Ridley Scott's recent filmography reeks of desperation. Efforts to top his Oscar-winning hit Gladiator continue to fall flat, whilst fans of Alien were left cold by 2012's messy prequel, Prometheus.
The fact that every trailer for an upcoming Scott feature never ceases to remind us that it comes 'from the director of Gladiator' speaks volumes. Nothing borne of his direction has come close to the high bar set by Maximus Decimus Meridius's quest for revenge, and Exodus: Gods and Kings continues that trend.
Exodus marks another attempt by Scott to take an established story and adapt it into an epic spectacle, much in the same way he turned the modest tale of Robin Hood into a gritty, soulless war drama. This time it's the clash between Moses (Christian Bale) and brother Ramses (Joel Edgerton), which - whilst not short on spectacle - has been transformed into a loud and exhausting romp with about as much nuance as a bull in a china shop.
Parallels can certainly be drawn with Darren Aronofsky's Noah, another biblical epic from earlier this year. Both served up stories that audiences are familiar with, and did little to set themselves apart from their forebears besides a heavy dose of digital wizardry. It's representative of the sad reality within Hollywood that screenwriters are out of ideas, instead relying on adaptations and retellings of established material.
Having said that, Exodus doesn't do a particularly great job of telling Moses' story. It certainly doesn't hold a candle to The Ten Commandments, or even The Prince of Egypt, which is astonishing considering the hulking 150 minute runtime it has to work with.
Indeed, there's nothing particularly memorable about Exodus' version of events other than a supremely impressive depiction of the plagues and the parting of the Red Sea. It's fair to say that if Scott needed to get anything right it was the plagues and the Red Sea, but those moments aren't enough to detract from what is otherwise a film steeped in dullness.
Aforementioned attempts to top Gladiator have actually been taken far too literally here, with an opening quarter that feels eerily similar in its construction. Moses is a superior warrior and prospective leader than his brother, and is favoured by their father Seti (John Tutorro) despite being his adopted son. Ramses, though, does become Pharaoh upon their father's death, and eventually exiles Moses when his Hebrew heritage becomes apparent.
Bale is then given the familiar task of seeing his character into exile, growing out his beard and becoming disconnected from his life of privilege. He also wears an outrageous among of eye liner, as if he's removed his Batman garb and forgotten to wash his face.
Moses' adaption to life in an unassuming village and subsequent marriage is given an almost hilariously brief allotment of screen time, with him quickly presented with visions of God urging him to return to Gotham - sorry, Memphis - and free the Hebrews from Ramses' enslavement.
This rise and fall is a character archetype seen more often in cinema these days than Benedict Cumberbatch, and it's becoming tiresome. When the film does threaten to challenge this preconceived notion it drops it almost instantly, leaving us to accept whatever needs to occur in order for the action to start.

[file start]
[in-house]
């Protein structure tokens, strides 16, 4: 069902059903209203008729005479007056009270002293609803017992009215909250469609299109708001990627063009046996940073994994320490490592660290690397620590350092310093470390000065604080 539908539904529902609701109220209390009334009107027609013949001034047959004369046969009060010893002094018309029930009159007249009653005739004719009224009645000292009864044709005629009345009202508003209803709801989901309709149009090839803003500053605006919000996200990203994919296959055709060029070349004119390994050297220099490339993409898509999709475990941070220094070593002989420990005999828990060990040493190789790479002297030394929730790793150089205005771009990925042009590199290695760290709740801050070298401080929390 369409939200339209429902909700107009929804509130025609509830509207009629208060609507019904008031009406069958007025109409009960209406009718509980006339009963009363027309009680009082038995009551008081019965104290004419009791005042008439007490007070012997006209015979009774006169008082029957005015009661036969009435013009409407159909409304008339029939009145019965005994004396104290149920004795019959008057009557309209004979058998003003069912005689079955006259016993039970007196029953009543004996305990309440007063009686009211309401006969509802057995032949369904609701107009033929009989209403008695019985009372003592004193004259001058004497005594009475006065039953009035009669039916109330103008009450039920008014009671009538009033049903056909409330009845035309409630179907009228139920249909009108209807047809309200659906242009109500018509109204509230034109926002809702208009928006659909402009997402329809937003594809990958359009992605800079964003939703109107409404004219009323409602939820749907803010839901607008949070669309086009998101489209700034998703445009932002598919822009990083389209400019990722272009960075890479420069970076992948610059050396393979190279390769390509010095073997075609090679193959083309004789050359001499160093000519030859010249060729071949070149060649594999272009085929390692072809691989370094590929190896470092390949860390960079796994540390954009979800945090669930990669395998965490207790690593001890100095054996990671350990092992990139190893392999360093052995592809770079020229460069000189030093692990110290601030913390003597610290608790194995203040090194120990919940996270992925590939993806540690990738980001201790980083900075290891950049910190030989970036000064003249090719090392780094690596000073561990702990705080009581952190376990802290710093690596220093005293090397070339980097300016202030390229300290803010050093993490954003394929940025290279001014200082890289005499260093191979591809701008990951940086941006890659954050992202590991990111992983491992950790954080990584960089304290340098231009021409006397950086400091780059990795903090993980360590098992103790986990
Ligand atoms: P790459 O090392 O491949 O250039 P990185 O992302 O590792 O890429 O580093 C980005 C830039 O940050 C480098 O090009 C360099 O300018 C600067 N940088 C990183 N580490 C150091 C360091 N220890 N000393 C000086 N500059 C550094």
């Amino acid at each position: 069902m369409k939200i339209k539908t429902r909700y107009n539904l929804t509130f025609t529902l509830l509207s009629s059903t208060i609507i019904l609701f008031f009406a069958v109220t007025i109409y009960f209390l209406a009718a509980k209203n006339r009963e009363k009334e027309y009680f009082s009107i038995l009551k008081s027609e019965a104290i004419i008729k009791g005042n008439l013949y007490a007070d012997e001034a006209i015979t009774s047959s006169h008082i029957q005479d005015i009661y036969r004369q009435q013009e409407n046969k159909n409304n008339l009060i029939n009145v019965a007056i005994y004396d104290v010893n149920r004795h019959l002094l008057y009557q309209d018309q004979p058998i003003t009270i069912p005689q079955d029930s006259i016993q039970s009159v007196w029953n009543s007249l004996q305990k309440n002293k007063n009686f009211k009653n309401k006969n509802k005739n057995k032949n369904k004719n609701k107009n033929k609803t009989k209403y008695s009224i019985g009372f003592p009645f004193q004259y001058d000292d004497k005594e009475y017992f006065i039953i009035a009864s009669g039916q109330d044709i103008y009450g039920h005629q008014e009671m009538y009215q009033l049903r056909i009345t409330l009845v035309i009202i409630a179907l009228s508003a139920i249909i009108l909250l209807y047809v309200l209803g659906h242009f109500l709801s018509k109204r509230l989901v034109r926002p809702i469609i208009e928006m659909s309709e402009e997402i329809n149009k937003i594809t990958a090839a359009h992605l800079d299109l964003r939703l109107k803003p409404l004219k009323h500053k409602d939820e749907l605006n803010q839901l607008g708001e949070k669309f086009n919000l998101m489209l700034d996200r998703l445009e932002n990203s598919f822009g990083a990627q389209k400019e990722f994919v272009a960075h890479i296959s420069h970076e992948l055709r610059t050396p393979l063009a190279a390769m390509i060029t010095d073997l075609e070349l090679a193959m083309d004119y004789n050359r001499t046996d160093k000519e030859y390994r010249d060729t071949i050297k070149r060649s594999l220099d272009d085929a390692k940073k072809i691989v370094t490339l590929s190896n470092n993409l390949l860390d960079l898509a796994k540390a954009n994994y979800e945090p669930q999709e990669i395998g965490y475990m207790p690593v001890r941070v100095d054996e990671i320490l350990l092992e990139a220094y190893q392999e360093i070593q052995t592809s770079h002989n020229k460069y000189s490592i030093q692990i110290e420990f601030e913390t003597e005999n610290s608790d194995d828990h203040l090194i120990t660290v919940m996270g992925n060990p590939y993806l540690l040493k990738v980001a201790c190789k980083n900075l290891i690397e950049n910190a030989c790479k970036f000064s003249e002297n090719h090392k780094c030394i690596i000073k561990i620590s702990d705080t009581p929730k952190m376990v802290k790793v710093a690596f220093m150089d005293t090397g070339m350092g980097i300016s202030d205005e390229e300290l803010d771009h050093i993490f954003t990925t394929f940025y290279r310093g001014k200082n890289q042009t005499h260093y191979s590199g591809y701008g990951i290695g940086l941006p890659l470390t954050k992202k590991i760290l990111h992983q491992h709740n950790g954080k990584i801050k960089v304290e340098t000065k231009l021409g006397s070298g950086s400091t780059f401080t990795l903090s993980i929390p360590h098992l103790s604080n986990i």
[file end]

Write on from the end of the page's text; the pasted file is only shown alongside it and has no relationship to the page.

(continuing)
Once Exodus does away with the idea of character development and places the focus solely on spectacle, it does prompt the film's best moments, but also makes the prior hour or so alongside Moses seem all the more meaningless.
It's actually quite unfortunate because Bale's performance is deserving of something more substantial. He delivers his lines with plenty of gravitas and has terrific screen presence, but it's all a bit generic. Edgerton's Ramses is given even less to work with, and the lack of groundwork afforded to his character makes it hard to care when the plagues come to have their inevitable impact on his family.
Other talent on show includes Ben Kingsley, Aaron Paul and Sigourney Weaver, all of whom are completely wasted. Kingsley's character, Nun, offers 'profound' guidance and advice to Moses, none of which you'll care to remember, whilst Paul and Weaver hardly utter ten lines of dialogue between them.
Scott has been criticised for casting white, Western actors in Middle Eastern roles, and on the evidence provided here it's impossible to argue that any of the supporting cast provide more than actors from the appropriate ethnic backgrounds would have done.
Perhaps if Paul had been afforded an opportunity to call Ramses his bitch, a case for his rightful inclusion could have been made.
As it is, Exodus is the perfect embodiment of just how risk-averse Hollywood - and Scott - has become in everything from narrative to casting. It's somewhat depressing to see how the director of such genre-defining classics as Alien and Blade Runner has become so enveloped in the bland blockbuster production line.
Whilst not quite dull enough to spark an exodus among the audience, Scott's latest is utterly exhausting. There's plenty of spectacle and some truly impressive visuals, but Exodus fails to put an interesting spin on a story that most of us already know, and that makes it hard to recommend.